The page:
Another Bad Deal for Baghdad
WITH only perfunctory debate, the Bush administration is pressuring a divided Iraqi government to approve a security agreement that could haunt Washington's relations with Baghdad for years to come. The "strategic alliance" that President Bush is proposing eerily resembles, in spirit and in letter, a failed 1930 treaty between Britain and Iraq that prompted a nationalist eruption in Baghdad, a pro-Nazi military coup and a pogrom that foreshadowed the elimination of Baghdad's ancient Jewish community.
The outline of the deal, which has not been made public, has been described by a high-level Iraqi insider, Ali A. Allawi, a moderate Shiite who was a post-invasion finance minister. Writing this month in The Independent of London, Mr. Allawi noted a disturbing parallel between the proposed alliance between the United States and Iraq and the earlier treaty that formally ended Iraq's post-World War I status as a British mandate.
Under the 1930 pact, Iraq had to consult Britain on security issues and allow it the use of Iraqi airports, ports, railways and rivers. Two major military bases were leased to the British, who were empowered to station their forces throughout Iraq. British personnel were granted immunity from local prosecution.
Almost 80 years later, the Bush administration seeks a startlingly similar arrangement. While not formally a treaty (having been carefully crafted to avoid the requirement of Senate ratification), the wide-ranging pact that the United States proposes nearly replicates the 1930 accord. According to press reports based on leaks from the Iraqi Parliament, the pact envisions giving the Americans rights to as many as 58 military bases and control of Iraqi airspace. It would grant immunity from Iraqi laws to American military personnel. And it would empower American officials to detain suspected terrorists without the approval of Iraqi authorities.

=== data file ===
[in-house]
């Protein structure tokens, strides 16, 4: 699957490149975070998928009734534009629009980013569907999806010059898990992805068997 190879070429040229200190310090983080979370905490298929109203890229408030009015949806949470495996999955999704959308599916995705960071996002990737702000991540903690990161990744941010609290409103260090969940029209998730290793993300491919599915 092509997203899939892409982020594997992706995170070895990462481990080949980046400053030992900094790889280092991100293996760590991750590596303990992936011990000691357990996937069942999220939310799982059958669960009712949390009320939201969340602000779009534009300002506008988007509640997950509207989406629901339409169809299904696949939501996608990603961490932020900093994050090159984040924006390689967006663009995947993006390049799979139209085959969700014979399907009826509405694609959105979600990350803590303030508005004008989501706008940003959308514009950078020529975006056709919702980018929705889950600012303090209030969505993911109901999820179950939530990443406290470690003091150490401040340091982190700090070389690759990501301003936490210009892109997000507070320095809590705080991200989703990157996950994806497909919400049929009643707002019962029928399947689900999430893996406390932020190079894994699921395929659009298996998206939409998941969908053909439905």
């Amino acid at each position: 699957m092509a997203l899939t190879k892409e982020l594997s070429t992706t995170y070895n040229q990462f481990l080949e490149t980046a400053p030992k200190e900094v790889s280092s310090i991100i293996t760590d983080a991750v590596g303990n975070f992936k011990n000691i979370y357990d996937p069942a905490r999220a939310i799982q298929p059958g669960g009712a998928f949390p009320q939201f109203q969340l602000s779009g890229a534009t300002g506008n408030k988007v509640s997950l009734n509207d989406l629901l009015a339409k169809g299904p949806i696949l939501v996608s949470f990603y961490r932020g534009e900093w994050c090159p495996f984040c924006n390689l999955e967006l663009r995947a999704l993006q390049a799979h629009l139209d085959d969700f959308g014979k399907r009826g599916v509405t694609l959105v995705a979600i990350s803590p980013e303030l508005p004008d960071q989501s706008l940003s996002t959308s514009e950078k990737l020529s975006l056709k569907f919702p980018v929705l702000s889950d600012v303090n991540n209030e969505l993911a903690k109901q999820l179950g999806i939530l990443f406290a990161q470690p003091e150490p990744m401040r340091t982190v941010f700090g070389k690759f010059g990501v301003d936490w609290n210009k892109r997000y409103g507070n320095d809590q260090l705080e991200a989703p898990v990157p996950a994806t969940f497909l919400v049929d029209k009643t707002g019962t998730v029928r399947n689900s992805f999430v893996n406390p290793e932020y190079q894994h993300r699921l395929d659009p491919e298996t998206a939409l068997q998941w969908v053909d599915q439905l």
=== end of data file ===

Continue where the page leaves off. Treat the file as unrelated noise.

The agreement, which Washington is pushing Baghdad to sign by July 31, would replace the United Nations mandate that now authorizes the American occupation. Iraq would be freed from Security Council sanctions and would benefit from continued American military and economic aid. Iraq could also receive as much as $50 billion in blocked assets, dating back to the first gulf war, that are now held by the United States.
The 1930 treaty was followed by Iraqi independence and then more than a score of coups, countercoups, massacres and rebellions. Many Iraqis objected to British collusion with the ruling Sunni elite, and protested the use of British warplanes to suppress tribal uprisings. The legal immunity given to British forces generated even more resentment, a history detailed by Elie Kedourie, a British scholar born in Baghdad.
The nationalist uprising culminated in an Axis-backed putsch in April 1941, when Iraqi colonels exploited these grievances to seize power bloodlessly. Following the only pro-German coup in the wartime Middle East, British forces rushed to Baghdad to oust the leaders, who fled as Allied troops approached.
To preserve the fiction that Iraq's liberation was indigenous, however, the British held back from crossing the Tigris and entering downtown Baghdad. That May, absent any occupying authority, two days of looting and rioting broke out as the capital's Jews were celebrating the festival of Shavuot, while the British troops looked on. This pogrom, called the farhud, claimed hundreds of lives and presaged the wholesale destruction after 1948 of the largest and oldest Jewish community in the Arab Middle East.
After its 1930 treaty with Iraq, Britain proved unable to ensure order during the decade of nationalist tumult that followed. Rarely has the proverb about repeating history been more vividly signaled.
Karl E. Meyer, a former member of The Times editorial board and the editor at large of World Policy Journal, is the co-author, with Shareen Blair Brysac, of "Kingmakers: The Invention of the Modern Middle East."